Skip to main content

Google Apologises For Michelle Obama Snafu

After a supposedly racist result was noticed by surfers when they searched for US first lady Michelle Obama on Google’s image search, the search engine giant has issued an explanation on its search engine, related to the said result.

The clarification appears on the image search result page, which contains the offensive picture, as a link titled ‘Offensive Search Results’.

In the statement, Google said that “Google search results from the Internet can include disturbing content, even from innocuous queries. We assure you that the views expressed by such sites are not in any way endorsed by Google.”

However the search engine giant has refused to remove the image as its removal contradicted Google’s policy. Explaining its stand on removal of supposedly offensive content, Google has mentioned that it does not simply remove content just because it is unpopular.

The controversy materialized when image-search results for Michelle Obama displayed a morphed photograph of the first lady and the photograph depicted her as a monkey.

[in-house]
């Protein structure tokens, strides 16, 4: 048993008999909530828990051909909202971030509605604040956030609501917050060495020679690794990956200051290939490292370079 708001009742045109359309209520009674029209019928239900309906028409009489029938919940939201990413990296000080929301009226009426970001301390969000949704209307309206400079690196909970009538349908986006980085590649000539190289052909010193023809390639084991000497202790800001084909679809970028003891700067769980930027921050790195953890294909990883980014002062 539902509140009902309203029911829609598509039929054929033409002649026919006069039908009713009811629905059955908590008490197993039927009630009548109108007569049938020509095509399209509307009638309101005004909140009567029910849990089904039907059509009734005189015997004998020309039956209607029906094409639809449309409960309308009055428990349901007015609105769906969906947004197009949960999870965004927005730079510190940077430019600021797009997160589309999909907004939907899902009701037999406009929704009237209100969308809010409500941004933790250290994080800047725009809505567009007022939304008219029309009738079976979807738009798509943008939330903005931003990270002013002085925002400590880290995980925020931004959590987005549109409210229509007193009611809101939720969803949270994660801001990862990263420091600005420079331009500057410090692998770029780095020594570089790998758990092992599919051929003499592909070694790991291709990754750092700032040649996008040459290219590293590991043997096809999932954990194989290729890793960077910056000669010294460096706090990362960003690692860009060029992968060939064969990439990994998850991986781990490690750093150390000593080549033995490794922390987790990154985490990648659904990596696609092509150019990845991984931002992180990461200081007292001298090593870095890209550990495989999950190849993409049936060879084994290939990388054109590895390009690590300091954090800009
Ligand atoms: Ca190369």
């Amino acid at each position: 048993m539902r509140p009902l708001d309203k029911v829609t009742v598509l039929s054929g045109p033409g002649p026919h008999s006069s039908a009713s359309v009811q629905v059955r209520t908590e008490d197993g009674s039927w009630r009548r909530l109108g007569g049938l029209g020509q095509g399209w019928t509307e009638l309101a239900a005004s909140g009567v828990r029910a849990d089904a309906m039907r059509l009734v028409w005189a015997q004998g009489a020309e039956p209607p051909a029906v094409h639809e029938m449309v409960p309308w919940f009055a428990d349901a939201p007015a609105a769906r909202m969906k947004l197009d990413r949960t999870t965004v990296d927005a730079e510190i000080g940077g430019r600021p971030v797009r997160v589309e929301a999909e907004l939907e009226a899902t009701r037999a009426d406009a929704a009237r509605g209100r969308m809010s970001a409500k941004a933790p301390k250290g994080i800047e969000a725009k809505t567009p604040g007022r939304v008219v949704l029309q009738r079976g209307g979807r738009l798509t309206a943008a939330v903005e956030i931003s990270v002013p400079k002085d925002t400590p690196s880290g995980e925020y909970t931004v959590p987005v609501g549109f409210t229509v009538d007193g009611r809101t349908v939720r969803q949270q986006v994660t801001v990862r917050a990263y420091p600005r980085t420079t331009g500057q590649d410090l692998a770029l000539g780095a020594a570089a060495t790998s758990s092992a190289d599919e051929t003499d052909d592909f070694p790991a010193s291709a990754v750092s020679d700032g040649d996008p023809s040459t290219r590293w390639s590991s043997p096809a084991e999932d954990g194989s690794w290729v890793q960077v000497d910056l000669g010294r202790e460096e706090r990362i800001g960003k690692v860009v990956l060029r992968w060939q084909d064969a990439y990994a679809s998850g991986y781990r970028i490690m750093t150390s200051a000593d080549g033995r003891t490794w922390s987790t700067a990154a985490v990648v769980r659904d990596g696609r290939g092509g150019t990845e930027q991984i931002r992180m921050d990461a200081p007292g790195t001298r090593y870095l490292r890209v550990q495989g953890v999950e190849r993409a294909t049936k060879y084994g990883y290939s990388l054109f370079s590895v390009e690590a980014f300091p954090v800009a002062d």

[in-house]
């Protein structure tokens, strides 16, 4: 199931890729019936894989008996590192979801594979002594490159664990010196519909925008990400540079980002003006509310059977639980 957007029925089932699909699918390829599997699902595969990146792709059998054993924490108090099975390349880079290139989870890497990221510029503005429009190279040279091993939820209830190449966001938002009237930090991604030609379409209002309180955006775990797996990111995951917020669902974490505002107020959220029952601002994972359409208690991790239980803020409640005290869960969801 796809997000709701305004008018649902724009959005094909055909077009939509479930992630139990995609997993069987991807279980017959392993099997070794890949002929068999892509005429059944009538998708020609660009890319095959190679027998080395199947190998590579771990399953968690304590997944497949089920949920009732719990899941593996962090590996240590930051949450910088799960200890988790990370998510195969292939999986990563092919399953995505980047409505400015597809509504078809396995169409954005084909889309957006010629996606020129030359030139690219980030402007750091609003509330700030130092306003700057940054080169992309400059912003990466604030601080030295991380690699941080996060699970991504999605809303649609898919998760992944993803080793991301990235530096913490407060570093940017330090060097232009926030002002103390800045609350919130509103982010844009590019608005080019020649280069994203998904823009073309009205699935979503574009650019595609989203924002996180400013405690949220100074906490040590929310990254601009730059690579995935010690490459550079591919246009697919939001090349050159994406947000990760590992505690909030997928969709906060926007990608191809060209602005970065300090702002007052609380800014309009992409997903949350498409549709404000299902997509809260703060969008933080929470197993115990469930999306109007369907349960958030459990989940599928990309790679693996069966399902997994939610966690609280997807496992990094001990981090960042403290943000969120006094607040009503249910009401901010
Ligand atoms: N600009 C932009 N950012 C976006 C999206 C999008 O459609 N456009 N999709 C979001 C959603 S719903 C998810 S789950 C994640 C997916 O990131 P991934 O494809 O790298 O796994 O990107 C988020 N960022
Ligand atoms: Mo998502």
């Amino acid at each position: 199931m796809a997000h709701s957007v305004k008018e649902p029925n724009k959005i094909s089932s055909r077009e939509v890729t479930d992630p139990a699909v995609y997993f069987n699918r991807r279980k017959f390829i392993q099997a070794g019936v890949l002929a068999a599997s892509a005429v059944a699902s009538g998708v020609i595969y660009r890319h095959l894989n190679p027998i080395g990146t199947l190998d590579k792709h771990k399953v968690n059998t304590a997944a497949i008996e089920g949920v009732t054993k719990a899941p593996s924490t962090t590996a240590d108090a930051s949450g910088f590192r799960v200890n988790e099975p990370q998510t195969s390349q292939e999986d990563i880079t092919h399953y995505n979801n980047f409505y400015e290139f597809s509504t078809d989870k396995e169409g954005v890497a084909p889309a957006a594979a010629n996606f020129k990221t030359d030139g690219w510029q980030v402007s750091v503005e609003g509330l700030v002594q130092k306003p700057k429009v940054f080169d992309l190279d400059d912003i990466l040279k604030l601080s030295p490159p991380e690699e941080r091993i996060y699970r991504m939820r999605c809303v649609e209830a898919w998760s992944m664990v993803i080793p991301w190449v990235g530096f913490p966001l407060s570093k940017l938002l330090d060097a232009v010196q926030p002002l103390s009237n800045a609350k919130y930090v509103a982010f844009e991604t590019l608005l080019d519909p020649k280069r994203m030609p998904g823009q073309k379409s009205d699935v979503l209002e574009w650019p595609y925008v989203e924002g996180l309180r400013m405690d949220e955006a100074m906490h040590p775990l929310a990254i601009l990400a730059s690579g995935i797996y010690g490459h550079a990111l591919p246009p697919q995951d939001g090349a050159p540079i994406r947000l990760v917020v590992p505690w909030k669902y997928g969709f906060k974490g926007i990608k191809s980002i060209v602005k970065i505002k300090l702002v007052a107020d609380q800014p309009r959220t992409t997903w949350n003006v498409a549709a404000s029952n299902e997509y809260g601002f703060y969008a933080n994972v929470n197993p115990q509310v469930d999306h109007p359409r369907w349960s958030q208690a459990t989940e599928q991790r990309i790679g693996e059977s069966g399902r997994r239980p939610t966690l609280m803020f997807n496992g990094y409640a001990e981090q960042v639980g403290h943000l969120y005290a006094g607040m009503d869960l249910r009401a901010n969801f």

This will not be the first time that offensive materials have ranked high in the Google search result. In 2004, the top result for the word ‘Jew’ was an anti-Semitic website and Google had to extend a clarification on the same.

Our Comments

Good on Google to stick to its rules. Users should be able promote or bury the link and the image if they want to. Not surprisingly the picture and the link has mysteriously disappeared. Like for Google Streetview, Google has already provided with the necessary tools to take care of such isolated incidents.

Related Links

Racist image tops Google search results for Michelle Obama (opens in new tab)

(Computer World)

Should Google remove the racist Obama image? (opens in new tab)


Google apologises for offensive Michelle Obama image (opens in new tab)

(Express India)

Google Explains Offensive Michelle Obama Image in Search Results (opens in new tab)

(ABC News)

Désiré has been musing and writing about technology during a career spanning four decades. He dabbled in website building and web hosting when DHTML and frames were en vogue and started writing about the impact of technology on society just before the start of the Y2K hysteria at the turn of the last millennium. Following an eight-year stint at where he discovered the joys of global tech-fests, Désiré now heads up TechRadar Pro. Previously he was a freelance technology journalist at Incisive Media, Breakthrough Publishing and Vnunet, and Business Magazine. He also launched and hosted the first Tech Radio Show on Radio Plus.